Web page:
“It might be difficult for a beginner.” Jade sent a magical impulse towards the device. “Luckily, I’ve played with one like this before. I’m afraid you’ll have to rely on me to extract the data from this thing. Oh, how nice,” he added, when the impulse returned to his horn. “It’s not even protected. Now let’s go.”
In a short while the tetrahedron shone with strong red light, and the professor’s eyes filled with the same color.
“It says ‘Project Orphan’. Does that mean anything?”
“Yes, the book was titled with the exact same words.” She sat by the wall, watching the red device spin faster.
“The starting date is the year 794… The data charts create a long list. Every subject deceased thus far…” The stallion was making lots of strange moves with his hoof as he spoke. “Oh, there’s a note! First success is U936/05 with nu. CV15. Subject complete. There’s a reference link, I’ll check it in a while.” He went silent for some time.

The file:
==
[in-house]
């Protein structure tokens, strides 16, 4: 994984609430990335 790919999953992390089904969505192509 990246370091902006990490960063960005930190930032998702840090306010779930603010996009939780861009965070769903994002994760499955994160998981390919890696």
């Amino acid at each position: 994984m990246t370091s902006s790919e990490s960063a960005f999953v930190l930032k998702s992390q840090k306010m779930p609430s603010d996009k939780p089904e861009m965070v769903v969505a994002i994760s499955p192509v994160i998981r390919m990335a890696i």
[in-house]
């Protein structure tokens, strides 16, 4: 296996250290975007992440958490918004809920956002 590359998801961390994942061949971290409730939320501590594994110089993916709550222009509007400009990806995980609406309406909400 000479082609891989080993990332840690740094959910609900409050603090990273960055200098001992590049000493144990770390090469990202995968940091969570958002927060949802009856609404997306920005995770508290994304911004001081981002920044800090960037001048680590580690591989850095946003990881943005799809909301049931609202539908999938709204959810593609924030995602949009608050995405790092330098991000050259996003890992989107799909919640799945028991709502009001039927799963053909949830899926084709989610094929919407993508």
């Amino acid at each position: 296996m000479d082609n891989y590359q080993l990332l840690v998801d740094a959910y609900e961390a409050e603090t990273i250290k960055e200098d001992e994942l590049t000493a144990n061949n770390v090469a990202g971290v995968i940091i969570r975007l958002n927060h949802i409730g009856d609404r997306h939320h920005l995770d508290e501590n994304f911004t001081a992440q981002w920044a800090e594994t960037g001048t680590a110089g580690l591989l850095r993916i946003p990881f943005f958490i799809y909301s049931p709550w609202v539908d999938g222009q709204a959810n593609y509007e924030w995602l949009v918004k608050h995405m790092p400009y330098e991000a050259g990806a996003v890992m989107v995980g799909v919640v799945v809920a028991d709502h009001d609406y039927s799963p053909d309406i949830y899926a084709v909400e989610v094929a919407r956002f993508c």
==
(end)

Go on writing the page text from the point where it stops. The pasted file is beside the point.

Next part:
“From there,” he continued, “we get a mix of deceased and complete, and… hmm, the U1015/01 is strange. Bolded text and a few reference lin-”
“Shh!” Twilight hissed suddenly. She heard something.
Jade closed his mouth and turned the device off. His eyes went back to normal.
From outside the entrance, slow hoofsteps could be heard.
“Quick!” Twilight whispered. “Where’s the exit?”
The professor looked at her, terrified. “There is no exit. The only way out…”
The hoofsteps became louder.
Twilight slowly turned her head to the stallion. “… is the entrance we came in.”
The steps stopped. Someone was just outside the hole.
“We’re screwed,” the professor moaned. “We’re so, so screwed.”